Streamlining Embedded Assessment to Understand Citizen Scientists' Skill Gains

Friday, September 1, 2017 to Tuesday, August 31, 2021
Resource Type:
Project Descriptions | Projects
Environment Type: 
Public Programs, Citizen Science Programs
General Public | Museum/ISE Professionals | Evaluators | Learning Researchers
Education and learning science | General STEM | Nature of science
Access and Inclusion: 
Indigenous and Tribal Communities
Low Socioeconomic Status
University of Maryland Center for Environmental Sciences

As part of its overall strategy to enhance learning in informal environments, the Advancing Informal STEM Learning (AISL) program funds innovative research, approaches and resources for use in a variety of settings. The project will collaboratively design, test and study effective and efficient ways to develop embedded assessments (EAs) of citizen science (CS) volunteer scientific inquiry skills in order to better understand the impact of these CS experiences on volunteer scientific inquiry abilities. EAs are assessment activities that are integrated into the learning experience and allow learners to demonstrate their competencies in an unobtrusive way. The acquisition of scientific inquiry skills is an essential, even defining, characteristic of citizen science experiences that has a direct influence on data quality. Methods for assessing the direct impact of CS on volunteers' scientific inquiry skills are limited. The project will result in EA measures designed for use by diverse CS projects, strategies that CS projects can use to develop EA assessment tools, and research findings that document opportunities, supports and barriers of this innovative method across a range of CS contexts. Findings and initial resources will be shared with the broad array of stakeholders in CS through conferences, workshops, peer-reviewed publication, community websites and other relevant venues. The results of this work also have the potential to generalize to other informal science learning experiences that engage the public in science The project will address two research questions: (1) What processes are useful for developing broadly applicable EA methods or measures? and (2) What can we learn about gains in volunteers' scientific inquiry skills when citizen science organizations use EA? These will be addressed through design-based research focused on two streamlining strategies. For the reframing data validation strategy, six leaders from five established citizen science projects will conduct secondary analyses of their existing databases to uncover the skill gains of CS volunteers that are currently unexplored in their data. For the common measure strategy, ten CS projects will collaborate to create and test common EA measures of select identification-based skills. Data will be gathered through meeting notes, participant interviews and action plans, and volunteer skill gains to capture process and products of each strategy. Data will be analyzed using grounded theory, multiple process techniques, multilevel models, and repeated-measures analysis of variance. The design-based-research framework will significantly expand project impacts by jump-starting evaluation of the participating CS projects and by producing initial resources for two distinct EA strategies that have the potential to dramatically alter practice and impact citizen science efforts to ultimately enable more people to learn by contributing to the science endeavor. The project will directly equip the 15 participating citizen-science projects with authentic performance tools to assess the quality of their programing, which will expand their understanding of CS volunteer skills and help them better recruit and support their varied audiences (including rural, low-income and tribal communities).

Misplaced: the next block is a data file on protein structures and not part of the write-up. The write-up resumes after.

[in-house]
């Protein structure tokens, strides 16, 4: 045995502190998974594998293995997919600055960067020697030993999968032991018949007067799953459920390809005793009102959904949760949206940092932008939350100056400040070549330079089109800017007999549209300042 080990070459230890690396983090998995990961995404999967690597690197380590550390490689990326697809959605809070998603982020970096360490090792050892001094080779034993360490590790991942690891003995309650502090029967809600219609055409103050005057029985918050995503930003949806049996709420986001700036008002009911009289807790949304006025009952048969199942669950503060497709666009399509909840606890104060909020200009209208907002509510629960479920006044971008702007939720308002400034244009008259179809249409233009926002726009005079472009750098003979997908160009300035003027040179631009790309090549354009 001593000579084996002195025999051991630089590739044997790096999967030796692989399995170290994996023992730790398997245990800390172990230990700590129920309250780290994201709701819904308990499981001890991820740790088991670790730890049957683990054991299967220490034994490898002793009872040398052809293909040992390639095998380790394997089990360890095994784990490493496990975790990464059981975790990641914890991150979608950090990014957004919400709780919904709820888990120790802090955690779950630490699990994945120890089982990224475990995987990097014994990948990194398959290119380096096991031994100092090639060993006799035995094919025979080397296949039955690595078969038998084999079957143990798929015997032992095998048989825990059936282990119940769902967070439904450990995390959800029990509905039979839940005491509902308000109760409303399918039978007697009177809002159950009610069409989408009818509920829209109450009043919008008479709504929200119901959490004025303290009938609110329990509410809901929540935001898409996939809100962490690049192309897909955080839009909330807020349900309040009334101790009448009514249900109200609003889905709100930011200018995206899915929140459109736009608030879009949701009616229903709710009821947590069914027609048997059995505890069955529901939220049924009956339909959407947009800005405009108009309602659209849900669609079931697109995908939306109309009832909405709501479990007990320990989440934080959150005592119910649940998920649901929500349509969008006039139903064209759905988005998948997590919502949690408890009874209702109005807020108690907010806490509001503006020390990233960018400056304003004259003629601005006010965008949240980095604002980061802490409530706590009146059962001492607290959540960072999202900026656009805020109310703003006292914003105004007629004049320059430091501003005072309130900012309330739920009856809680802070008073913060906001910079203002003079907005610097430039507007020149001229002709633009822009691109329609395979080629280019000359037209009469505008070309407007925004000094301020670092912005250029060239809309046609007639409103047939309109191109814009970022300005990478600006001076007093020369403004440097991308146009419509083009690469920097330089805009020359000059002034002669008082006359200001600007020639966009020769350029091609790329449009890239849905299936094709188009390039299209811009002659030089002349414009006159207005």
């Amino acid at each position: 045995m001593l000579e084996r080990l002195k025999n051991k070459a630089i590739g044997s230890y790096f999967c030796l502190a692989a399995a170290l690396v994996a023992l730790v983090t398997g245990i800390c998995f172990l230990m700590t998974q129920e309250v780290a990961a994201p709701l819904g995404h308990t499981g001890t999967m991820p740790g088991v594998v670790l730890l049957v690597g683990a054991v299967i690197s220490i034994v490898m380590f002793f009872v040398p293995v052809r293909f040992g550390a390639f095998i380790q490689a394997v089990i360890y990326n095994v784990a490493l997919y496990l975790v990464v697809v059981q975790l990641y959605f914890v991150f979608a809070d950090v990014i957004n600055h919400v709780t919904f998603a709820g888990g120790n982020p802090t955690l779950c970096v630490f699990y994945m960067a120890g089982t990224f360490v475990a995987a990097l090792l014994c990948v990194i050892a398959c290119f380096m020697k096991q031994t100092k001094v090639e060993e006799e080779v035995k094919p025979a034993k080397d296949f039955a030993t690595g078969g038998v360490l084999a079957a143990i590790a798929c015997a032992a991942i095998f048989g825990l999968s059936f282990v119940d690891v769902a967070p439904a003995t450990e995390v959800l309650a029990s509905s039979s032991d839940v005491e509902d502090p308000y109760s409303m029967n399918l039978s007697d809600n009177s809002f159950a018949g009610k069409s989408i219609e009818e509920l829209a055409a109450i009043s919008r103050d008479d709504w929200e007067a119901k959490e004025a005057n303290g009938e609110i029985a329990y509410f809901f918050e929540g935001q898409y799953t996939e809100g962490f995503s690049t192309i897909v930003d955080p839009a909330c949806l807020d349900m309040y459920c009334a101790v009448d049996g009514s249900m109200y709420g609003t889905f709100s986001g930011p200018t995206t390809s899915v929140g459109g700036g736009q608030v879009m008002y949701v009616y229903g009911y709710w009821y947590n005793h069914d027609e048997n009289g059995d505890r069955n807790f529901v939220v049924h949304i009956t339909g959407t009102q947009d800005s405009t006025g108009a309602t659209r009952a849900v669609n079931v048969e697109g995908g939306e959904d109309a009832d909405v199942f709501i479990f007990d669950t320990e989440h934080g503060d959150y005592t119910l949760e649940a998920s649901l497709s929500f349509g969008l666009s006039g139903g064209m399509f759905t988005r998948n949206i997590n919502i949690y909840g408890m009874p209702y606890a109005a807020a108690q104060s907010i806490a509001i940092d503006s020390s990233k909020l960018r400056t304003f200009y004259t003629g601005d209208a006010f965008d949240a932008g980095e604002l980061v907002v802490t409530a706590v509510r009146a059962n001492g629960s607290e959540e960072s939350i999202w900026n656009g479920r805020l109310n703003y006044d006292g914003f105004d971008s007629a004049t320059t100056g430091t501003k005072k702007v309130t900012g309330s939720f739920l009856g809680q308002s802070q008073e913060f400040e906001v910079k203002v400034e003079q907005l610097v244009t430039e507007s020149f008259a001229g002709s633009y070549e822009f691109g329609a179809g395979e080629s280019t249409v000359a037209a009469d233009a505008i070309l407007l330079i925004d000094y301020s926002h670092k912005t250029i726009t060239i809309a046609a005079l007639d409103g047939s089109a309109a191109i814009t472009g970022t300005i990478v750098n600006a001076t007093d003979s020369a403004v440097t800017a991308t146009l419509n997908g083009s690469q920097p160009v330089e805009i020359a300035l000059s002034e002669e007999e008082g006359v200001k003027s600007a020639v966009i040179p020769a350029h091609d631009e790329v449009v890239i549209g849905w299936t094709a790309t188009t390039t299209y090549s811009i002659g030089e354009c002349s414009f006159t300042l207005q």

Funding Program: 
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Team Members

Cathlyn StylinskiPrincipal Investigator
Rachel Becker-KleinRachel Becker-KleinCo-Principal Investigator
Andrea WigginsAndrea WigginsCo-Principal Investigator
Karen PetermanCo-Principal Investigator

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